Questions about list-creation

inhahe inhahe at gmail.com
Mon Nov 30 19:12:52 CET 2009


On Mon, Nov 30, 2009 at 12:22 PM, Manuel Graune <manuel.graune at koeln.de> wrote:
>
> Hello,
>
> in (most) python documentation the syntax "list()"
> and "[]" is treated as being more or less the same
> thing. For example "help([])" and "help(list())" point
> to the same documentation. Since there are at least
> two cases where this similarity is not the case, (see below)
> can someone explain the reasoning behind this and point to
> further / relevant documentation?
> (To clarify: I am not complaining about this, just asking.)
>
>
> 1.)
>
> when using local variables in list comprehensions, say
>
> a=[i for i in xrange(10)]
>
> the local variable is not destroyed afterwards:
>
> print "a",a
> print "i",i
>
> using the similar code
>
> b=list(j for j in xrange(10))
>
> the local variable is destroyed after use:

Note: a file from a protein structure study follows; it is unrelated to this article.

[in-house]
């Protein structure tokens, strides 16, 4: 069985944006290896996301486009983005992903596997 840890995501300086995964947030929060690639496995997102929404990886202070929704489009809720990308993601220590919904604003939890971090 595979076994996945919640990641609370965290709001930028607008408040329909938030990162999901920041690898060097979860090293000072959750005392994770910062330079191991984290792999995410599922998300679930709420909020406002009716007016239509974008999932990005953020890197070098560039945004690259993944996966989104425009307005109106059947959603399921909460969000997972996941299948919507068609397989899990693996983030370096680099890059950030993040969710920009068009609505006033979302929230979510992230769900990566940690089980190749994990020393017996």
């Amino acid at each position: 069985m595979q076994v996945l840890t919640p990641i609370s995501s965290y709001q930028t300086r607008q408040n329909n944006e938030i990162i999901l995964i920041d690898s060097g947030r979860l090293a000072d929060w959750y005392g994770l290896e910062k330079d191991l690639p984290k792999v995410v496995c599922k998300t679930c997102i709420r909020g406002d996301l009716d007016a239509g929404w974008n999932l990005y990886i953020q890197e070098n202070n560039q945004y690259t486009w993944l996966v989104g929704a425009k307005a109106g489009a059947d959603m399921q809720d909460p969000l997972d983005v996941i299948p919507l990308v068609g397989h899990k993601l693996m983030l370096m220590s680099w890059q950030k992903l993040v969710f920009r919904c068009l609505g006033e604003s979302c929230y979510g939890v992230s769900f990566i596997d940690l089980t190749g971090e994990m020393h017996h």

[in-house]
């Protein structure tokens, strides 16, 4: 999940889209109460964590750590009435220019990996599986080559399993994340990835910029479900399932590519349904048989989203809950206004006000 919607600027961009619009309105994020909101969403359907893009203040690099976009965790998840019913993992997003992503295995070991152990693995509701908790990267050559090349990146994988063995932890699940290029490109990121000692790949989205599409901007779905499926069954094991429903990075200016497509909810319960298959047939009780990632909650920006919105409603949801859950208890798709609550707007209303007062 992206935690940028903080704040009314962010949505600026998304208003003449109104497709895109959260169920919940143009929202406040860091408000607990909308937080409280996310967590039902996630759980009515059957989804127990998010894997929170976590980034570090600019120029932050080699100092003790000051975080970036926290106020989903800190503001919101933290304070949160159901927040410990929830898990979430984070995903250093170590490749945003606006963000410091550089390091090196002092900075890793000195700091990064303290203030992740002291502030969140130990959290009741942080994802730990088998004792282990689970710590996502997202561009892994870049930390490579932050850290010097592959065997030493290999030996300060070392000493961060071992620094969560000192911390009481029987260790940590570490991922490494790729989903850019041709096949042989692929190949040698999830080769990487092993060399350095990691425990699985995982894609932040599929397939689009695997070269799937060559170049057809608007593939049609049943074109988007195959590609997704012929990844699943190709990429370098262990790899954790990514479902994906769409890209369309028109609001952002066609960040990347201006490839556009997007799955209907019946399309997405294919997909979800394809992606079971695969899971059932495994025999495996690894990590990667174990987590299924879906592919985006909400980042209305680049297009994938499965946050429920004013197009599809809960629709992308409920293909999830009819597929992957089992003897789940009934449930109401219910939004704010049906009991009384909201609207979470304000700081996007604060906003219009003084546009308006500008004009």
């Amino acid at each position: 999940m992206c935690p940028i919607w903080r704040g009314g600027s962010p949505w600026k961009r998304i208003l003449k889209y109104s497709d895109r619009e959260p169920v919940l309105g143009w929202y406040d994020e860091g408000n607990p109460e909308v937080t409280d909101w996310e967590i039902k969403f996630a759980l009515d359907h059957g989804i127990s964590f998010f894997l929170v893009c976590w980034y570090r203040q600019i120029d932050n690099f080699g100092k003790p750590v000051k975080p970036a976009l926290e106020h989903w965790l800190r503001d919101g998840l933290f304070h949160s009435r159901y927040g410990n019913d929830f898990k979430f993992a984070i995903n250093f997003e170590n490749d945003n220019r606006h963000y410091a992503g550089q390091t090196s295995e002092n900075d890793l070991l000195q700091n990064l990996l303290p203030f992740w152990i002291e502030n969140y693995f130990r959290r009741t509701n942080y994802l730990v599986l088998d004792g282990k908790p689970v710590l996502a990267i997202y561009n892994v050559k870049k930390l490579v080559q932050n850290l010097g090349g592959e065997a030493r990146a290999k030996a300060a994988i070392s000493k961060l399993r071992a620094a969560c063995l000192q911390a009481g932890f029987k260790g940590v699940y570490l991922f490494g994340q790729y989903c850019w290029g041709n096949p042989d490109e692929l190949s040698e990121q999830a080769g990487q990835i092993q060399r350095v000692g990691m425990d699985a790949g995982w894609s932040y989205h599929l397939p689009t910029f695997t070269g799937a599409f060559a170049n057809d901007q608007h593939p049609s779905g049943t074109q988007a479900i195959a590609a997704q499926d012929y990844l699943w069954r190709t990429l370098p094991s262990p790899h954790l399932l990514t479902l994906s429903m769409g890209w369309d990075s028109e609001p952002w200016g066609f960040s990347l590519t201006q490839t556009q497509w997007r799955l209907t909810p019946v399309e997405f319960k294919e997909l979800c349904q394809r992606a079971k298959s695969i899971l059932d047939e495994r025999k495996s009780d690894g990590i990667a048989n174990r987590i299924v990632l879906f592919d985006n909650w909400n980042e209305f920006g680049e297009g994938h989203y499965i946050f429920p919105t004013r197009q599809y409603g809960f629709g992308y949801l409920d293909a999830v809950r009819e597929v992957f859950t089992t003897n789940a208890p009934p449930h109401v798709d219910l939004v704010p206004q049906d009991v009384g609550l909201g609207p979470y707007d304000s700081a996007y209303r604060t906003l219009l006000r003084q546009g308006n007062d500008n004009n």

>
> print "b",b
> print "j",j
>

I could be wrong, but I think this was actually a bug that was fixed later.

> and 2)
>
> a=list([])
>
> vs.
>
> b=[[]]
>

those don't return the same thing
list([]) will create a shallow copy of [], which will of course be []

i can't think of a place where you'd want to use list() instead of [],
but sometimes you might want to use 'list', such as in a defaultdict,
in which case it's being used as a factory

>
> Regards,
>
> Manuel Graune
>
> --
> A hundred men did the rational thing. The sum of those rational choices was
> called panic. Neal Stephenson -- System of the world
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